Ronald Thwaites | Fixing schools
I always want to be very respectful about the efforts by the Ministry of Education to refashion the hopelessly unequal allocation of human, financial and infrastructural resources in the nation’s almost 4,000 schools and colleges.
This is because I know of the good earnest of most of those directing policy at all levels; trying their best and achieving small but important advances, unless undermined by the occasional self-obsessed tin god at the helm.
Also, I am aware of the tremendous power of complacency; the urge to pretty up things for professional and political purposes and to find an excuse for every shortcoming.
So much of a prelude to say that the idea of placing low-performing, grade-six students in traditional high schools from September coming should not be supported. It is a desperate and hopeless shortcut to the objective of better outcomes, which the nation urgently needs.
Bluntly, students who underperform in the Primary Exit Profile (PEP) tests are those who cannot read, write and compute adequately; those who have not mastered the very basic principles of science and social studies. Our high schools are not the places for remediation of these basic deficiencies.
Infusing a classroom or two of semi-literate students into Campion or Munro will mean that either they are separated into an apartheid-like atmosphere or, if blended into the regular programme, will, cruelly for all, be unable to keep up and will hold back the progress of the higher achievers.
This is not inclusive education. This is not what the twinning of schools implies. This is not levelling up or closing the class gap. It is watering down the nodes of excellence in a binge of populism (quite different from socialism), which, like so many things government does, substitutes gestures and posturing for systemic reform.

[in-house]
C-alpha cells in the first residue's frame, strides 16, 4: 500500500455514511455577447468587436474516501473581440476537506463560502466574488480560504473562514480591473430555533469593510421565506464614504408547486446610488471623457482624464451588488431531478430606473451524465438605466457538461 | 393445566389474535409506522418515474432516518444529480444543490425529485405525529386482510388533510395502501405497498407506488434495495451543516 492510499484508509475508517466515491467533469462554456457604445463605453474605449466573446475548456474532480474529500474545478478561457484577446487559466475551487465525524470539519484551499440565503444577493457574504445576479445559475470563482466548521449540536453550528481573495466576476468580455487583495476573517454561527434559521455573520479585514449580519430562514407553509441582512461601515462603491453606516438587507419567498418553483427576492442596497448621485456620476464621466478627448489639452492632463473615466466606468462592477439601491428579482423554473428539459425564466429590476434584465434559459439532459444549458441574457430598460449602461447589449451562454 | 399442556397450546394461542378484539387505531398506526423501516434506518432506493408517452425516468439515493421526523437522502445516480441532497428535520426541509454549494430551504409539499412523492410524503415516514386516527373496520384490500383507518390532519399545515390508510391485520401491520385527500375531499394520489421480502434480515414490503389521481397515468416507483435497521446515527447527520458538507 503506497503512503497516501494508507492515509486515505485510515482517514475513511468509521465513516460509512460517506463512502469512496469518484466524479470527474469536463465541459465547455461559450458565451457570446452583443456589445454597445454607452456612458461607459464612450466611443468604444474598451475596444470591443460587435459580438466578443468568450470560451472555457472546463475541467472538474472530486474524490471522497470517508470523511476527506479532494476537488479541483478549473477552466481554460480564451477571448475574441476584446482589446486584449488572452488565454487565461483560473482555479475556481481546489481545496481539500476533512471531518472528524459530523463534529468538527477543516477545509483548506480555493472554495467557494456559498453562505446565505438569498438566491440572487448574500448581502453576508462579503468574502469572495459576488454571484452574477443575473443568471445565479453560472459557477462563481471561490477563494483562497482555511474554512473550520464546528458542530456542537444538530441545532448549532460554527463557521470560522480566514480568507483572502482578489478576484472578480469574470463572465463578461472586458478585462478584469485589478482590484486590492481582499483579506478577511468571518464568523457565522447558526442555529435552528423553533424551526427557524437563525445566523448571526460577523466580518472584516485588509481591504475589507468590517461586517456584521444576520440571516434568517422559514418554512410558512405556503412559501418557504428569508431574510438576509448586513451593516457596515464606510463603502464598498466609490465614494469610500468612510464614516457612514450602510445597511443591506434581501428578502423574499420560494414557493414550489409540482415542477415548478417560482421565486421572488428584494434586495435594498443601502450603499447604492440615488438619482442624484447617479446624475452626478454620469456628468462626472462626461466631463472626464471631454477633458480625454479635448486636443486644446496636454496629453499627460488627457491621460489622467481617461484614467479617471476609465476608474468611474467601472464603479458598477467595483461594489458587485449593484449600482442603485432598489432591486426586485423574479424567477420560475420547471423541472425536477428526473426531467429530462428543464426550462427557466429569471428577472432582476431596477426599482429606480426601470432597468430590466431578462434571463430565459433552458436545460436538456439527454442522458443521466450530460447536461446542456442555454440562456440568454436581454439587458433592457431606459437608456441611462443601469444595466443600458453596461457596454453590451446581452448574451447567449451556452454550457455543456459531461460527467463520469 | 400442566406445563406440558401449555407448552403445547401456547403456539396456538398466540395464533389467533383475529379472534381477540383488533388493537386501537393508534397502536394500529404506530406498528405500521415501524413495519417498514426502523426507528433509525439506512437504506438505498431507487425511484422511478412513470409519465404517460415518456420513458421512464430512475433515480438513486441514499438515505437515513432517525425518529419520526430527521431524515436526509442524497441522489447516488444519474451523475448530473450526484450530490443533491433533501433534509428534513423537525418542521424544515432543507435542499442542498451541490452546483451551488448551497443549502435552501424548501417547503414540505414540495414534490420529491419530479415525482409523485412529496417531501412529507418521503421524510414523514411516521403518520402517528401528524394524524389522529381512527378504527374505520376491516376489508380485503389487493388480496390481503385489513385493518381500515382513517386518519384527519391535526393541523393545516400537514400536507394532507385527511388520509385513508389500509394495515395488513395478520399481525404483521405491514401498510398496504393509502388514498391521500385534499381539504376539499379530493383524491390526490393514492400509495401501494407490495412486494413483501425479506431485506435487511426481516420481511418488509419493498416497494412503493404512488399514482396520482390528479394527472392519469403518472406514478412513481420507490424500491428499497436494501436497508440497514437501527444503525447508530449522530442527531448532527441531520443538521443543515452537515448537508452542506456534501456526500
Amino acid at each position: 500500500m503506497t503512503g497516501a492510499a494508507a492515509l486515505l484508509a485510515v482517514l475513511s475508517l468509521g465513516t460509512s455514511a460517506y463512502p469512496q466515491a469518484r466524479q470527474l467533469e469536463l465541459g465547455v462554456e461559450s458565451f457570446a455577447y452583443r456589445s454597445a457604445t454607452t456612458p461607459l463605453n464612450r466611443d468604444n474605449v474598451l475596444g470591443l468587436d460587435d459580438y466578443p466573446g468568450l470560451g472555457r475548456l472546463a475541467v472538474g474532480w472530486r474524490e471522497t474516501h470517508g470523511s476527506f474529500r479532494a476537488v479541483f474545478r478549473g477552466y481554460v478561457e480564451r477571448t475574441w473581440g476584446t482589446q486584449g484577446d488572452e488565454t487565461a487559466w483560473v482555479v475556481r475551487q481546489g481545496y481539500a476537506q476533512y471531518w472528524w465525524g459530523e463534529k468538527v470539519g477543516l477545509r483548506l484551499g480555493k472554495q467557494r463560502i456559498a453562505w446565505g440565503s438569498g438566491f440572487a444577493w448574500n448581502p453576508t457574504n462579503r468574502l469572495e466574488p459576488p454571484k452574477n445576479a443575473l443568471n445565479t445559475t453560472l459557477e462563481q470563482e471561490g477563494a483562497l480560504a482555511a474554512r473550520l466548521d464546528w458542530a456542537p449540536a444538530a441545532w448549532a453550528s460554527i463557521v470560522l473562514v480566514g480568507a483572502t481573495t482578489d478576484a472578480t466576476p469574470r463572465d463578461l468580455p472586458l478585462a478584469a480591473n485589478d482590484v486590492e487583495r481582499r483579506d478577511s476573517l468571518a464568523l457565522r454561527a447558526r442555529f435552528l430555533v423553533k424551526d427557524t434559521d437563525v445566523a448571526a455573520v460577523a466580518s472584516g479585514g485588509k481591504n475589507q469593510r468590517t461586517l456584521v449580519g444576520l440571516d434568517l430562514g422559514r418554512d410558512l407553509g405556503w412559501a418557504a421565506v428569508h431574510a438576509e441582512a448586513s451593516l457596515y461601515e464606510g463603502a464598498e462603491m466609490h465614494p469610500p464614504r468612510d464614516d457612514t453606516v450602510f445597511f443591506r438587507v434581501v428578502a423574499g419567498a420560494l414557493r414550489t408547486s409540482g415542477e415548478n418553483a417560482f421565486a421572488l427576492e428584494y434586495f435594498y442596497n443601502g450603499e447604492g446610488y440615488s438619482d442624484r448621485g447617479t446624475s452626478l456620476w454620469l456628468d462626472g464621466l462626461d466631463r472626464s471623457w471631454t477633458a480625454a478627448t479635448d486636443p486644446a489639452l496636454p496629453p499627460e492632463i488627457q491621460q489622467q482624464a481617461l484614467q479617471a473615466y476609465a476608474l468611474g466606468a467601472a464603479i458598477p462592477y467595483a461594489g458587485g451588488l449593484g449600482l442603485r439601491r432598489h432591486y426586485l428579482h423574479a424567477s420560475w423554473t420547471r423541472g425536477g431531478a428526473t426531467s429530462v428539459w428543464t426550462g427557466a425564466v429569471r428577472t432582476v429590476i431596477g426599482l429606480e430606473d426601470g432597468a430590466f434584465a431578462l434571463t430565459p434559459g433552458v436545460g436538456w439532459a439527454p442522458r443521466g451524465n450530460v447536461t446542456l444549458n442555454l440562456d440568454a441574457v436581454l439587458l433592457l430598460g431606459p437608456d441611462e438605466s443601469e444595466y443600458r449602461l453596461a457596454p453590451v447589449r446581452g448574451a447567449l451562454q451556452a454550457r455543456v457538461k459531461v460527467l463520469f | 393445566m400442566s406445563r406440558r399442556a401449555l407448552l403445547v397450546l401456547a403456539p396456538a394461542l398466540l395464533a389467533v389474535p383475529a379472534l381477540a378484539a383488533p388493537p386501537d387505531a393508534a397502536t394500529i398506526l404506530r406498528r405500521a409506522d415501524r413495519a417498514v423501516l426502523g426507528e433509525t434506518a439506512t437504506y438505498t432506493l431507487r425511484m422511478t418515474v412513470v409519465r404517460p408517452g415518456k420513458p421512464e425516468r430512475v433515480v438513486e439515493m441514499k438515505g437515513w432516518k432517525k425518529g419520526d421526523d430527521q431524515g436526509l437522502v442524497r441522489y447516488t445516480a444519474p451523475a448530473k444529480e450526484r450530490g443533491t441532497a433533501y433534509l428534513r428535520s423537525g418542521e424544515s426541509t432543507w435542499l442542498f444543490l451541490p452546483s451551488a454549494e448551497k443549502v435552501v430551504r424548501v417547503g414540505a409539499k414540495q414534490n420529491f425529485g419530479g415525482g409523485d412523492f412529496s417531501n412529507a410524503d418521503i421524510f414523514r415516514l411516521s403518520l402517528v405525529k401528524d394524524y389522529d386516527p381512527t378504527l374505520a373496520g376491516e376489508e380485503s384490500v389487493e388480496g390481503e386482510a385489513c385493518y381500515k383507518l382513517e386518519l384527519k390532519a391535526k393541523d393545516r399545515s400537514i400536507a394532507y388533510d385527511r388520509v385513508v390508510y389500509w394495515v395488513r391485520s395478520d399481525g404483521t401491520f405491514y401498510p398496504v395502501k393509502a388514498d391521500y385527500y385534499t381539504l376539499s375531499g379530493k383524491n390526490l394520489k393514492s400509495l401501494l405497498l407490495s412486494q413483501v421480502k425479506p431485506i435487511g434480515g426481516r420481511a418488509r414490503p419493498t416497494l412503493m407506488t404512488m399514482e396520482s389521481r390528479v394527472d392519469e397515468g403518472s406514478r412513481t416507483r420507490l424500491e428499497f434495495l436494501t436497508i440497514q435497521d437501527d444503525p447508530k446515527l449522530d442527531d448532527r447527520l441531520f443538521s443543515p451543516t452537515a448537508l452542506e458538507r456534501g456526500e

There is not one traditional high school in Jamaica that is not now becoming a healthy mix of students of every social class. The best-enabled schools provide reasonably for the financial needs of those young people from challenged households who come with the basic, inescapable prerequisites for the educational levels that those schools offer.
Instead of tinkering with the present system of high-school allocation, the harder and better task is to drastically improve the competencies of ALL grade-six students by investing heavily in primary and pre-primary schooling. Money for this has to be the major new allocation in the Budget, which will be presented tomorrow afternoon, if we are to have any hope of really equalising high-school opportunities, cauterising crime and violence and achieving high economic and social growth.
Just think how much more teachers could impart from grade seven upwards if the basic competencies, academic and social, were present in all their students. There would be less frustration, less of the ‘war zone’, which is how some describe many classrooms; more than a measly 60 per cent of teaching and learning time would be available for the syllabus.
In short order, and with other support like churches renewing their commitment to education, all high schools will show improvement.
Meanwhile, at the risk of tedious repetition, and as an affordable half-measure, can we resolve to use the period between the end of PEP in spring and September morning, to enable an intense period of remediation for those students who we already know, even before the results are available, have not reached the required standards.
Shortcuts will not fix educational deficits. Let us begin to do it right this year.
Ronald Thwaites is member of parliament for Kingston Central. Email feedback to email@example.com.